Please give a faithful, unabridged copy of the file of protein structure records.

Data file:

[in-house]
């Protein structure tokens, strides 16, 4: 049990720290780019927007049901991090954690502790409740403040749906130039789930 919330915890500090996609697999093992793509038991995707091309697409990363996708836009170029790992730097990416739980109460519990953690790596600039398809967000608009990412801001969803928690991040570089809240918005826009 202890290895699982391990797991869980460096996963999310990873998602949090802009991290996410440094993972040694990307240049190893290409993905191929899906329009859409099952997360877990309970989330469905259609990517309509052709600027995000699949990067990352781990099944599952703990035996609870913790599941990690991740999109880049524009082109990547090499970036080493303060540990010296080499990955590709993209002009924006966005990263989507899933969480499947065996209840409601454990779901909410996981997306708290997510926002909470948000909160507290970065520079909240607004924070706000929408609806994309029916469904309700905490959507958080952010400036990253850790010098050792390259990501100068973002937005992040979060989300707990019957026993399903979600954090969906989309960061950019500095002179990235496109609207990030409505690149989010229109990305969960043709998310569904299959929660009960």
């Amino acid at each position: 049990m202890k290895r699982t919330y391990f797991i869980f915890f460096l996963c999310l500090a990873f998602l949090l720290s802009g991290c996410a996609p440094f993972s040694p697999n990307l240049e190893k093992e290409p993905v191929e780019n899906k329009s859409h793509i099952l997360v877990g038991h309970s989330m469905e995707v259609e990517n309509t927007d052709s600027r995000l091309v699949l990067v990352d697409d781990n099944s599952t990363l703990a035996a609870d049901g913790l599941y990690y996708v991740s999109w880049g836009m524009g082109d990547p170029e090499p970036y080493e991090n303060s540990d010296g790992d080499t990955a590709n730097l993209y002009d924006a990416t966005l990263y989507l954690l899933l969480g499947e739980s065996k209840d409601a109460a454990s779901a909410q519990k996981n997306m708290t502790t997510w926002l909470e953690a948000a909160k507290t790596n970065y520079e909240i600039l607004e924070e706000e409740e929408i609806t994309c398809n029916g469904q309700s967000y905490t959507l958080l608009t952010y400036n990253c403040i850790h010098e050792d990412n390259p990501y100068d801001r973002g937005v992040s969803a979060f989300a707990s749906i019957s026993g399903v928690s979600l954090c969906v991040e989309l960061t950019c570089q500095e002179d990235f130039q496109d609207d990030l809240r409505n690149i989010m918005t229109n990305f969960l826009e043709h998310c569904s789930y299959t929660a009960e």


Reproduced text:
[in-house]
């Protein structure tokens, strides 16, 4: 049990720290780019927007049901991090954690502790409740403040749906130039789930 919330915890500090996609697999093992793509038991995707091309697409990363996708836009170029790992730097990416739980109460519990953690790596600039398809967000608009990412801001969803928690991040570089809240918005826009 202890290895699982391990797991869980460096996963999310990873998602949090802009991290996410440094993972040694990307240049190893290409993905191929899906329009859409099952997360877990309970989330469905259609990517309509052709600027995000699949990067990352781990099944599952703990035996609870913790599941990690991740999109880049524009082109990547090499970036080493303060540990010296080499990955590709993209002009924006966005990263989507899933969480499947065996209840409601454990779901909410996981997306708290997510926002909470948000909160507290970065520079909240607004924070706000929408609806994309029916469904309700905490959507958080952010400036990253850790010098050792390259990501100068973002937005992040979060989300707990019957026993399903979600954090969906989309960061950019500095002179990235496109609207990030409505690149989010229109990305969960043709998310569904299959929660009960």
């Amino acid at each position: 049990m202890k290895r699982t919330y391990f797991i869980f915890f460096l996963c999310l500090a990873f998602l949090l720290s802009g991290c996410a996609p440094f993972s040694p697999n990307l240049e190893k093992e290409p993905v191929e780019n899906k329009s859409h793509i099952l997360v877990g038991h309970s989330m469905e995707v259609e990517n309509t927007d052709s600027r995000l091309v699949l990067v990352d697409d781990n099944s599952t990363l703990a035996a609870d049901g913790l599941y990690y996708v991740s999109w880049g836009m524009g082109d990547p170029e090499p970036y080493e991090n303060s540990d010296g790992d080499t990955a590709n730097l993209y002009d924006a990416t966005l990263y989507l954690l899933l969480g499947e739980s065996k209840d409601a109460a454990s779901a909410q519990k996981n997306m708290t502790t997510w926002l909470e953690a948000a909160k507290t790596n970065y520079e909240i600039l607004e924070e706000e409740e929408i609806t994309c398809n029916g469904q309700s967000y905490t959507l958080l608009t952010y400036n990253c403040i850790h010098e050792d990412n390259p990501y100068d801001r973002g937005v992040s969803a979060f989300a707990s749906i019957s026993g399903v928690s979600l954090c969906v991040e989309l960061t950019c570089q500095e002179d990235f130039q496109d609207d990030l809240r409505n690149i989010m918005t229109n990305f969960l826009e043709h998310c569904s789930y299959t929660a009960e």